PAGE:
- Psychosis: There is evidence that abrupt discontinuation of amphetamines can yield psychotic symptoms. This is a result of dopamine receptors being abnormally stimulated. Amphetamine withdrawal psychosis will gradually subside, but may be difficult to deal with. Recognize that you are not crazy or becoming schizophrenic – it is a withdrawal sypmtom.
- Sleep changes: It is obvious that most people are going to sleep for longer periods of time when they first quit the drug. This is because they have no energy and desire to stay awake throughout the day. The body and brain are trying to reset themselves without energy and stimulation from the drug. Your sleep cycle may be thrown off for a period of time, but it will eventually normalize.
- Suicidal thoughts: Many people become suicidal when they stop Adderall. Although it is undocumented and unreported, the depression can become very difficult for certain individuals to deal with. Many people think that the depression that they are experience upon quitting is permanent – so they become suicidal. If you are suicidal, try to view your situation from the perspective that it is merely a withdrawal symptom – you will eventually feel better. If you are having a tough time coping, get yourself into a professional therapist.
- Tiredness: Many people have a difficult time coping with the extreme tiredness that they experience when first quitting Adderall. It may persist for days and you may feel like sleeping all the time. Do your best to push through this “tiredness” to stay productive, but also make sure you are getting plenty of sleep at night – sleep at proper times helps restore your brain.
- Vivid dreams: Many people report having “crazy” dreams and/or extremely vivid dreams. No you are not possessed by a demon, you are going through withdrawal.
- Weight gain: Some people pack on some weight after they quit Adderall. This is because their appetite comes back in full swing and their metabolism slows down to their natural baseline.
My Experience Taking Adderall
I was prescribed Adderall to help with slowed cognition. I took a computerized test and honestly tried my best to do as well as I could on the testing. My psychiatrist noted that certain aspects of the test were normal, while others appeared to be slower than average. In one area I was pretty significantly slower than I should be and therefore he discussed Adderall. I was prescribed this medication to help with the slowed cognition that I was experiencing as a result of depression.
I was instructed to take it daily for maximum benefit, but I have since found that taking it “as needed” works better for me. In my experience, I typically use the lowest dose that I can get away with for maximum benefit. In other words, I use a dose that gives me therapeutic benefit without taking any more than is necessary for me. I have found that lower (than recommended) doses actually are quite effective if you don’t have much of a tolerance.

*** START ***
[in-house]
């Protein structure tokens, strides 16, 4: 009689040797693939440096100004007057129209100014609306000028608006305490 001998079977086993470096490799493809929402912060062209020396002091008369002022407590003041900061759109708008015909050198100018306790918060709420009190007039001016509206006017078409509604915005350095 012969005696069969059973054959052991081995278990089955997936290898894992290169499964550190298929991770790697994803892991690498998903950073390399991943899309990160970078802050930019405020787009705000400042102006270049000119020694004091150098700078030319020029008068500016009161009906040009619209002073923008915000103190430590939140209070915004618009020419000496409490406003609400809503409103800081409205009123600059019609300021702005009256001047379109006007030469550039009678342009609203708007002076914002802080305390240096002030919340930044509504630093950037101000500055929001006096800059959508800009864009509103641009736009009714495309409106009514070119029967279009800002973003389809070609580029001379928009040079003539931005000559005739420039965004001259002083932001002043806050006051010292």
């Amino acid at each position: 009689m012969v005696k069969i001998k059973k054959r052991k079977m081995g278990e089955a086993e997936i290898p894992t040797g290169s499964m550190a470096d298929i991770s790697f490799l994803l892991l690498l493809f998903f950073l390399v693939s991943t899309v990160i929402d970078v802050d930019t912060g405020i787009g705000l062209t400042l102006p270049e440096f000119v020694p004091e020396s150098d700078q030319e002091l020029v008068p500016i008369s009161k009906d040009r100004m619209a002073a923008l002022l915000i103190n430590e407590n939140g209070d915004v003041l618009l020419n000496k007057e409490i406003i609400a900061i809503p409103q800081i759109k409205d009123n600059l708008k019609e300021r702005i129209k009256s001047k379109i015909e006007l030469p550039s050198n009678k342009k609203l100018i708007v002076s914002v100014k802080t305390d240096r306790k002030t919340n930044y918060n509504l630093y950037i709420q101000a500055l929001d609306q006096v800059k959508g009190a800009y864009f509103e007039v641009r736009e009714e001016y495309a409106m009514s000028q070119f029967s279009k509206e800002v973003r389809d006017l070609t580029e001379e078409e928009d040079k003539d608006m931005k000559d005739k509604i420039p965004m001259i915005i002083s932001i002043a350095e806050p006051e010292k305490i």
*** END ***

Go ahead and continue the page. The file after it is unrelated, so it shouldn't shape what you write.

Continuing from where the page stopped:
I have noted that I experience what is commonly referred to as an “Adderall Crash.” I have highlighted what you may experience when you initially stop taking this medication as well as what you can do about it. Just know that the “crash” eventually goes away and the extreme fatigue and foggy thinking will go away.
How long does Adderall withdrawal last?
The amount of time that it takes you to withdraw from Adderall will vary depending on your situation. If you are taking the drug “as-needed” to help treat ADHD symptoms, you may not even notice a withdrawal. If you have built up a tolerance to the drug and are using it for purposes other than ADHD, you may experience a more debilitating withdrawal. At the end of the day, the withdrawal timeline will be different for everyone.
If you were taking a relatively high dose for an extended period of time, it is likely that you are going to experience some withdrawal symptoms. Symptoms may be intense for a few days or a few weeks, but may last a few months. Some individuals have reported that it took them nearly a full year to fully “recover” psychologically from Adderall withdrawal. A good rule of thumb to follow is a withdrawal period of 90 days.
Most people will be feeling better within the first 3 months of functioning without the drug. If you take the time to properly taper down your dose, the withdrawal should be even easier for you. In the meantime, your goal should be to manage life to the best of your ability and force yourself to engage in healthy activities to rebuild your dopamine stores. When you stop using Adderall, some hypothesize that your dopamine levels are lower than before you started the drug.
Even if your dopamine stores are “lower” like some hypothesize, it’s not anything to freak out over – you will recover in time. If you have had a crazy experience with Adderall withdrawal or would just like to share how coming off this drug felt for you, please do so in the comments section below. It is nice to get a variety of perspectives on how withdrawal felt, how long it lasted, and what works to help ease various withdrawal symptoms.
If you are starting your own withdrawal, try not to read too in-depth into other people’s experiences and just focus on what you can do to speed up recovery. Oh and if you are looking for some alternative treatment options, you may want to check out the article I wrote called “10 Best Adderall Alternatives.”